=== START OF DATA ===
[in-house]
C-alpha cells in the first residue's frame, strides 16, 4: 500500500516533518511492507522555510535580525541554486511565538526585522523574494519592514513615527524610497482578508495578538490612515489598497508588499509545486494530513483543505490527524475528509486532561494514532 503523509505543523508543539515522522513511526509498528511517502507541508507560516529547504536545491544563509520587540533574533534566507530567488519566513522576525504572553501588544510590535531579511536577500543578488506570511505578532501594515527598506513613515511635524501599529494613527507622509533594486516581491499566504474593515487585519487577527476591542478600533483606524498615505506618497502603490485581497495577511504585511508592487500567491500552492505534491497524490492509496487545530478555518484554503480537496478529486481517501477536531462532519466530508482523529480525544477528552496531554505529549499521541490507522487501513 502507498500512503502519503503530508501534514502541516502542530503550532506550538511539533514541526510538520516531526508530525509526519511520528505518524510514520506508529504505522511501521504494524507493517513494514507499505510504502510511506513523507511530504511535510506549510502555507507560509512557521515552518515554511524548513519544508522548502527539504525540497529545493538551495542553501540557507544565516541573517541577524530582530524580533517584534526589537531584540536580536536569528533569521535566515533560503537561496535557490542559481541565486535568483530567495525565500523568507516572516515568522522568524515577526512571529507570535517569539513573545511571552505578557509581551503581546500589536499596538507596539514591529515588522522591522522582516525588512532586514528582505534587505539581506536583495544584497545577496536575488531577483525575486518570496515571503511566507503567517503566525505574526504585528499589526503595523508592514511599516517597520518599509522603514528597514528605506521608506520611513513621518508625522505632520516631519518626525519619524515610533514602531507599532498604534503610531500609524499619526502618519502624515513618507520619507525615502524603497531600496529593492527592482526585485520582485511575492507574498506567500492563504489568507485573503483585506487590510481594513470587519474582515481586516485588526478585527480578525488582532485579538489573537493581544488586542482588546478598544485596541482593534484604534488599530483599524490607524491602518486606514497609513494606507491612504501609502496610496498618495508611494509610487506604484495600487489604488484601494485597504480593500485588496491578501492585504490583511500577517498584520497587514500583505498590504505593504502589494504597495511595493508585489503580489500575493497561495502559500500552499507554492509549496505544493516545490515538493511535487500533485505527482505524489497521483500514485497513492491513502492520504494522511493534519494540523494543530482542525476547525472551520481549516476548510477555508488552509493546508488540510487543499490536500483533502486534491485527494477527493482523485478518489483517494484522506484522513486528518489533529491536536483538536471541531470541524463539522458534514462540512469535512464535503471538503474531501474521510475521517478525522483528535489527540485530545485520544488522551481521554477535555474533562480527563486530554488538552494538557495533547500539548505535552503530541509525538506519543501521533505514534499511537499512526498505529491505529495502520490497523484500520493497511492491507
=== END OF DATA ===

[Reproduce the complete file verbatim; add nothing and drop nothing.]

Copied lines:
[in-house]
C-alpha cells in the first residue's frame, strides 16, 4: 500500500516533518511492507522555510535580525541554486511565538526585522523574494519592514513615527524610497482578508495578538490612515489598497508588499509545486494530513483543505490527524475528509486532561494514532 503523509505543523508543539515522522513511526509498528511517502507541508507560516529547504536545491544563509520587540533574533534566507530567488519566513522576525504572553501588544510590535531579511536577500543578488506570511505578532501594515527598506513613515511635524501599529494613527507622509533594486516581491499566504474593515487585519487577527476591542478600533483606524498615505506618497502603490485581497495577511504585511508592487500567491500552492505534491497524490492509496487545530478555518484554503480537496478529486481517501477536531462532519466530508482523529480525544477528552496531554505529549499521541490507522487501513 502507498500512503502519503503530508501534514502541516502542530503550532506550538511539533514541526510538520516531526508530525509526519511520528505518524510514520506508529504505522511501521504494524507493517513494514507499505510504502510511506513523507511530504511535510506549510502555507507560509512557521515552518515554511524548513519544508522548502527539504525540497529545493538551495542553501540557507544565516541573517541577524530582530524580533517584534526589537531584540536580536536569528533569521535566515533560503537561496535557490542559481541565486535568483530567495525565500523568507516572516515568522522568524515577526512571529507570535517569539513573545511571552505578557509581551503581546500589536499596538507596539514591529515588522522591522522582516525588512532586514528582505534587505539581506536583495544584497545577496536575488531577483525575486518570496515571503511566507503567517503566525505574526504585528499589526503595523508592514511599516517597520518599509522603514528597514528605506521608506520611513513621518508625522505632520516631519518626525519619524515610533514602531507599532498604534503610531500609524499619526502618519502624515513618507520619507525615502524603497531600496529593492527592482526585485520582485511575492507574498506567500492563504489568507485573503483585506487590510481594513470587519474582515481586516485588526478585527480578525488582532485579538489573537493581544488586542482588546478598544485596541482593534484604534488599530483599524490607524491602518486606514497609513494606507491612504501609502496610496498618495508611494509610487506604484495600487489604488484601494485597504480593500485588496491578501492585504490583511500577517498584520497587514500583505498590504505593504502589494504597495511595493508585489503580489500575493497561495502559500500552499507554492509549496505544493516545490515538493511535487500533485505527482505524489497521483500514485497513492491513502492520504494522511493534519494540523494543530482542525476547525472551520481549516476548510477555508488552509493546508488540510487543499490536500483533502486534491485527494477527493482523485478518489483517494484522506484522513486528518489533529491536536483538536471541531470541524463539522458534514462540512469535512464535503471538503474531501474521510475521517478525522483528535489527540485530545485520544488522551481521554477535555474533562480527563486530554488538552494538557495533547500539548505535552503530541509525538506519543501521533505514534499511537499512526498505529491505529495502520490497523484500520493497511492491507